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the Newman beachfront is just out of sight down the hill to the right of the bushy trees in the centre background.

“We DO live somewhere like that” I said, and it’s true – well, we don’t have glimpses of the sea, but we do have beautiful hills around us, and the sea is just a few minutes drive down the road.  Our farm is only a few acres smaller, our buildings include house, barn, old dairy, outhouse, chicken coop, equipment shed and old chicken house.  We even have starlings nesting in the century old apple trees in our orchard.  We have pigs rooting around behind the barn, we have chickens fussing in the tall grass near my neighbour’s fence.  Seeds in the veg garden are germinating so fast you can almost see it happening right now.  The Newman farm must have been like that once – people coming and going, animals creating noise and work all over the place, someone needing to hoe between the potatoes, someone hanging laundry…on a warm, mild day like this, the farm wouldn’t have been a restful place at 2 in the afternoon, it would have been full of activity.

I know what she meant though, and that’s true too. After our morning and afternoon of escaping our normal routine, we turned into our driveway, all our minds clicking towards we’d be doing next.  Back to cell phones and email, chores, homework, supper prep.  Back into our regular lives.

It takes two to tango

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I have a quote taped to the inside of one of the kitchen cupboards:  “You cannot walk in your own strength”.

Joel Salatin has commented more than once, including in his book “You Can Farm“, that one of the most common reasons that beginner farmers fail is because their spouse and/or family is not on the same page with them about farming.  Farming is a lifestyle as well as a livelihood, and it is really not for everyone, blood related or not.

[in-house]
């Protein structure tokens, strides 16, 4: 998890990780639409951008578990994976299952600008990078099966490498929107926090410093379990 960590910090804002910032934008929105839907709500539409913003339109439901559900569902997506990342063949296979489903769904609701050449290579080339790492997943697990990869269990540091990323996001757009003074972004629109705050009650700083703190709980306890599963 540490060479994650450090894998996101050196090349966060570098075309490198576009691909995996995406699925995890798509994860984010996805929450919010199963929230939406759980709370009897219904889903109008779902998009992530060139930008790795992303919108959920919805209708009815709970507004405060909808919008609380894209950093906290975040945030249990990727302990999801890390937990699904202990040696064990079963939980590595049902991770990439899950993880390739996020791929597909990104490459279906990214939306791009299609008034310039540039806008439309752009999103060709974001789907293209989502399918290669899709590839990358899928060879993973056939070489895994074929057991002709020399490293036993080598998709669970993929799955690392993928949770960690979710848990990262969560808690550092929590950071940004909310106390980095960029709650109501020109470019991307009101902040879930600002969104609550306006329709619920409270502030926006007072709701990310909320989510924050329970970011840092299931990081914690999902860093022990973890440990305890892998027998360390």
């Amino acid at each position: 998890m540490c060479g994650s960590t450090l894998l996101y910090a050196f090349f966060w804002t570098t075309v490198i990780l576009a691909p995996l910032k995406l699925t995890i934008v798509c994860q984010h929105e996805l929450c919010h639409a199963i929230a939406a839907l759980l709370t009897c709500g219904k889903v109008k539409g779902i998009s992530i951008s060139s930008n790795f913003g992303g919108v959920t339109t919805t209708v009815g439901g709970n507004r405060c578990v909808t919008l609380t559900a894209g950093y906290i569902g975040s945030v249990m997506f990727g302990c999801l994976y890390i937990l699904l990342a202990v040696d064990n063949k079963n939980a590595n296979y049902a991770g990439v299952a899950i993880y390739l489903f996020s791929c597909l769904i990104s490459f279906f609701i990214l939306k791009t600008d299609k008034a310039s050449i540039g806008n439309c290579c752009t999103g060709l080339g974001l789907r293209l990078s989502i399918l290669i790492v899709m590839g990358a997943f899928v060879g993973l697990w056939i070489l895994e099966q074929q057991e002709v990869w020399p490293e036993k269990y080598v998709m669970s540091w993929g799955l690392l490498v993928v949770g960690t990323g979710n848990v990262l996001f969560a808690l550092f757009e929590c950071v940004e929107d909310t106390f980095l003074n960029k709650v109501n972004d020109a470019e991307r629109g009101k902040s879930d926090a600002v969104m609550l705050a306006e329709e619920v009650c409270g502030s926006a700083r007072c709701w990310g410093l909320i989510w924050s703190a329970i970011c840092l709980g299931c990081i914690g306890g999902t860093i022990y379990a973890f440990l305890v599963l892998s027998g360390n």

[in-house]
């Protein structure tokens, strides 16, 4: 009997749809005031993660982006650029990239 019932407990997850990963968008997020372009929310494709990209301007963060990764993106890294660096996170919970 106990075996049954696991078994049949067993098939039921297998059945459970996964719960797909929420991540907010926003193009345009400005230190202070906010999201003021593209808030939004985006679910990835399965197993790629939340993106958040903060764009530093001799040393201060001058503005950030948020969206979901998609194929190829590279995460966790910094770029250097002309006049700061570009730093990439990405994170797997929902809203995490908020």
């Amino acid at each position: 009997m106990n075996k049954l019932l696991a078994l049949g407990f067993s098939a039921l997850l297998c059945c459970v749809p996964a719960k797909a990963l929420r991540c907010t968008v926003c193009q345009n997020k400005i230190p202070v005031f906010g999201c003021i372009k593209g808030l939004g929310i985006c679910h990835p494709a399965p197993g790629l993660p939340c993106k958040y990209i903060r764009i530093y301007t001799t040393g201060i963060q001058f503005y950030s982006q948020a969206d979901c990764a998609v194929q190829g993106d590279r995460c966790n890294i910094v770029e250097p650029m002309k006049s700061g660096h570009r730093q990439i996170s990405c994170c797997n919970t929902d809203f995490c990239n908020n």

My family does not share my deep desire to farm. They are supportive:  they all do chores when I am at work, they cook meals, undertake maintenance projects etc.  My husband in particular has developed his interest in farming over the years, partly through an appreciation of just how much better our eggs and chicken taste compared to what we had been eating, partly because he’s in a “if you can’t beat them, join them” kind of situation with me.

As parents and spouses we have always had to deal with some tension due to our differing levels of passion for farming, careers, children’s activities, etc. and have had to do some give and take about family goals, plans, direction, etc.  One result of that is that the girls have developed non-farming interests.  They are great kids, turning out to be fabulous adults, but not farmers.  And I’m fine with that:  our goals as parents were to raise kids that would be good members of their community, contributing to the welfare of where they live and who they live with, living their values with integrity.  They are capable, responsible, smart, have wide interests and know how to laugh.  What more could we ask for?

I need to be respectful of my family’s different interests, desires, goals.  While they support my desire to farm, I need to support their love of adventure, travel, their goals for financial security etc.  We have to find a balance that allows each of us our thing, while still supporting all the others.  It’s not the way I hoped farming was going to shake out for our family – I had pictured us working together on a common passion.  But it is what it is, for whatever reasons, and so our common passion is being family, supporting each other.  While I still have goals in farming to develop production and diversity, and things I want to do with the land,  my family will always come first.  In return, they will support me when and how they are able (as long as it doesn’t involve manure, apparently!)